Scaling in this respect means that the solution scales and that you have an option to get the best of two worlds really: Photolab has for quite some time been the converter giving the best image quality and through the integration with PhotoMechanic we get a real “power couple” that scales beyond what any other option can offer when it comes to image quality and asset management with superior metadata management. This combo takes us beyond what any integrated monolithic application like Lightroom, Capture One or for that matter Photolab can offer.
The reason this is possible to achieve is just that you use two different applications that in this setup doesn´t need to suffer from the type of performance issues and compromises all integrated converters/Picture Libraries suffers from. The compromise is speed vs preview resolution. PhotoMechanic never needs to render images on the fly after the initial preview ingestion and indexing. It can handle millions of images without experiencing performance problems. If you control the number of images in the batches you open with Photolab at the time you will not experience any performance issues despite using the setting in Photolab that always will give you “high quality” previews without having to pay the performance penalty the “Preference - Preview quality”-meny is warning you about.
Instead of a sometimes mediocre monolithic “doing it all” solution relying on PictureLibrary for the asset management, we just use Photolab to what it does best and add probably the best asset management there is to take care of the rest. For most people Photolab really is fine but there are users that need more efficient tools for example to solve their needs of more efficient metadata maintenance than either Capture One, Photolab PhotoLibrary or Lightroom can offer. I think PhotoMechanic Plus is very cheap compared to what it will give you. It will just take a few hours professional use to pay for the 329U$ it costs today when used professionally. That much time it really saves.
I bought mine version 6 for 220$ that still after three years is the current version, since version upgraders are not all that common but there have been numerous maintenance upgrades during these three years for free. So, if even you are into serious metadata maintenance work just privately, it´s worth to consider PM Plus for all users that values their time.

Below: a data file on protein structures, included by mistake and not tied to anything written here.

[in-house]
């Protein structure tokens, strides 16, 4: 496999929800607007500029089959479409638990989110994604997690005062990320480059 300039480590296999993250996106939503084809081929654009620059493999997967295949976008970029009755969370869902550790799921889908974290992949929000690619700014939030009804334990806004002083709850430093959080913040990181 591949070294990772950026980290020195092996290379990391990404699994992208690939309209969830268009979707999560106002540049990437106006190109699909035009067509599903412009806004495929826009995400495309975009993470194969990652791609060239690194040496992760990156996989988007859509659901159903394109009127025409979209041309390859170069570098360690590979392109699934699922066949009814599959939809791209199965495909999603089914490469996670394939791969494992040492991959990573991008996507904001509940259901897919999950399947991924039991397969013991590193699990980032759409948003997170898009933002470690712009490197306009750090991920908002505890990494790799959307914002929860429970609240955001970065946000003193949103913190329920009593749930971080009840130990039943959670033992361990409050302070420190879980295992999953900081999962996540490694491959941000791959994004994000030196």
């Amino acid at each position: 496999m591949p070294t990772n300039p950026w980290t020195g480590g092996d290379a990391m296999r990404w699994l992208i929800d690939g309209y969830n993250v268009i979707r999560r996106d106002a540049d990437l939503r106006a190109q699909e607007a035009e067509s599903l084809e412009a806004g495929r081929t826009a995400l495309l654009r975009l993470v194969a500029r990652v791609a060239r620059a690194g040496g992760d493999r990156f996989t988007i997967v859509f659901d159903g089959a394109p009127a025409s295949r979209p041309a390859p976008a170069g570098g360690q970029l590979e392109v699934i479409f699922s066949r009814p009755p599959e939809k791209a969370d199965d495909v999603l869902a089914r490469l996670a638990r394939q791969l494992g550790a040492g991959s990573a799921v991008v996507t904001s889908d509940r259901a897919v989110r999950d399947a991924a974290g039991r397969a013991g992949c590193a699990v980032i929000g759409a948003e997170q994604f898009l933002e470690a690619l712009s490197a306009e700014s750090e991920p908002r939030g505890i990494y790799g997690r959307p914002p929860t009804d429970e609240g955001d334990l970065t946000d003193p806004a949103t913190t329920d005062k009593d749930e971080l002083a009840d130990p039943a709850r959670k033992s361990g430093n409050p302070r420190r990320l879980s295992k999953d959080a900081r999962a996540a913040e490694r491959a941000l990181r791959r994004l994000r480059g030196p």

I’m going through a trial of PL and current LR, after having used LR 5.7 for about a decade. I also used Photo Mechanic many moons ago when I did this as a business, mostly sports. I still mostly shoot sports events and with modern mirrorless cameras, that means I almost always have several thousand images to process from a shoot.
I have always found LR to be painfully slow at importing and creating previews. And to not wait for it to do this, you end up having constant delays as you do an initial pass through the images. LR has thus far seemed quicker to me at this and I can usually cull through things with pretty good speed, looking at images full screen. Maybe I just haven’t run into the things that are being reported in this thread yet.
I would like to use either LR or PL without resorting to Photo Mechanic as another product. One appealing thing to me in terms of speed is that I’m finding that I can cull pretty quickly in the camera and give an initial star rating to the best images. Upon initial load of the images in PL, I can filter on this rating and I’ve immediately eliminated a lot of images I don’t even need to look at. Is it still processing these behind the scenes? Sounds like it is but I’m not seeing a performance hit. In contrast, there is no apparent way to import based on star ratings or any other criteria, so if I have 3,000 images from a shoot but have only started 300, I’m still waiting for LR to import the whole thing unless I have something like Photo Mechanic to preprocess and put them in separate folders. I’m not currently creating separate folders, I’m just relying on the ratings and picked/unpicked metadata to sort through the images in the folder. I seriously need to get to the point where I physically delete the ones that have no value but I’m always jus kept everything so its a hard habit to break.